Narveson plans to rejoin the team after his surgery. Assistant general manager Gord Ash said club officials and Narveson will meet in the coming days to chose a time and place for the procedure. Even with the long timetable, there is some urgency to get the surgery done so Narveson can begin his rehabilitation.

"[Yocum] said there was the potential you could try to rehab it, but with the partial tear like that, you could either rehab it and be fine, or you could risk tearing the rest of it," Narveson said. "When they can go in and fix it, it's better to do that and be 100 percent, rather than flip a coin and not know what it's going to do. ...

"It's all about your outlook. You have to be positive. You know it's going to be long, you know it's going to be grueling, you know there's going to be days where it aches or hurts. A lot of times, the real work comes later on, when you get back on the mound."

Roenicke mulling how to set upcoming rotation

MILWAUKEE -- Brewers manager Ron Roenicke had an extended meeting with his pitching gurus on Tuesday to discuss a variety of upcoming options for the starting rotation.

Left-hander Chris Narveson is out for the year with a shoulder injury, and right-hander Marco Estrada will start in his place. The question is how the Brewers will handle a pair of upcoming off-days -- one Thursday and another on May 3.

They could keep all five starters in line, giving them extra rest between starts. But that would mean three straight starts on extra rest for righty Zack Greinke, who much prefers pitching every fifth day. So the Brewers are considering keeping their big boys -- Yovani Gallardo and Greinke -- on schedule and bumping Estrada back a few days.

Roenicke and pitching coach Rick Kranitz explored the options Tuesday. They'll have some decisions by Wednesday.

"We talked to Zack about it. We need to talk to 'Yo' about it to find out where we are," Roenicke said. "Marco, he's throwing well. It's not like I want to skip him. ... If we didn't have any days off, I would feel great about the five guys."

Last call

• The Canadian Baseball Hall of Fame and Museum presented Brewers closer John Axford on Tuesday with its Tip O'Neill Award in a pregame ceremony. The award goes to "the player judged to have excelled in individual achievement and team contribution while adhering to baseball's highest ideals."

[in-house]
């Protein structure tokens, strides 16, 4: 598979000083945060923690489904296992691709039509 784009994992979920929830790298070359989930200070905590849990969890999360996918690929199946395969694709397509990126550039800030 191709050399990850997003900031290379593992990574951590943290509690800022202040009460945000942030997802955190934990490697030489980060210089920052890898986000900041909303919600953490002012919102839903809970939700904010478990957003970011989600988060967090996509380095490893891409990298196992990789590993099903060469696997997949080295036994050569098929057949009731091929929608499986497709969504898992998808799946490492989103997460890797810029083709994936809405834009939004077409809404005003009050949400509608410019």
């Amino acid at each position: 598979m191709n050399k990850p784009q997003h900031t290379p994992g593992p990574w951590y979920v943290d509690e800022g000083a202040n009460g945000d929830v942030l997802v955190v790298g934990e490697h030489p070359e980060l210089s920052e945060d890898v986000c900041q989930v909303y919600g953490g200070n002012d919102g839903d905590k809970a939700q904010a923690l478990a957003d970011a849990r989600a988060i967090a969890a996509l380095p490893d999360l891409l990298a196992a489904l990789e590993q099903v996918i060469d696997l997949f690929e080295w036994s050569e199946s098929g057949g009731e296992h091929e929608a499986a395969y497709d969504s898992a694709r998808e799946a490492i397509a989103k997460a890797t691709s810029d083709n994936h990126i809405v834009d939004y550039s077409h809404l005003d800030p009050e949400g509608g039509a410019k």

Canadian-born Brewers general manager Doug Melvin and assistant GM Gord Ash were on the field for Axford's award presentation. Melvin will be inducted into the Canadian Hall of Fame this summer.

• Brewers outfield prospect and 40-man roster member Brock Kjeldgaard will be sidelined 6-8 weeks by a left thumb injury, Ash said. Kjeldgaard has ligament damage in the joint suffered on a slide several days ago. He will be examined in Phoenix on Thursday by hand specialist Dr. Don Sheridan, who will determine whether surgery is necessary.

Kjeldgaard was placed on Double-A Huntsville's disabled list, along with infielder Jeff Bianchi, who has a minor hamstring strain, according to Ash.

• At Triple-A Nashville, right-hander Josh Butler exited Tuesday's start complaining of right elbow discomfort and was placed on the DL. He had yet to be evaluated as of Tuesday afternoon but will miss at least 10-14 days, Ash said.

• Class A Brevard County right-hander Hiram Burgos took a perfect game into the seventh inning and a no-hitter into the ninth on Tuesday night at Clearwater. With the teams scoreless in the bottom of the ninth inning, Burgos lost his bid on a leadoff double, then lost the game, 1-0, when reliever Brian Garman surrendered a walk-off single.

Burgos, 26, was Milwaukee's sixth-round Draft pick in 2009.

Adam McCalvy is a reporter for MLB.com. Read his blog, Brew Beat, and follow him on Twitter at @AdamMcCalvy. This story was not subject to the approval of Major League Baseball or its clubs.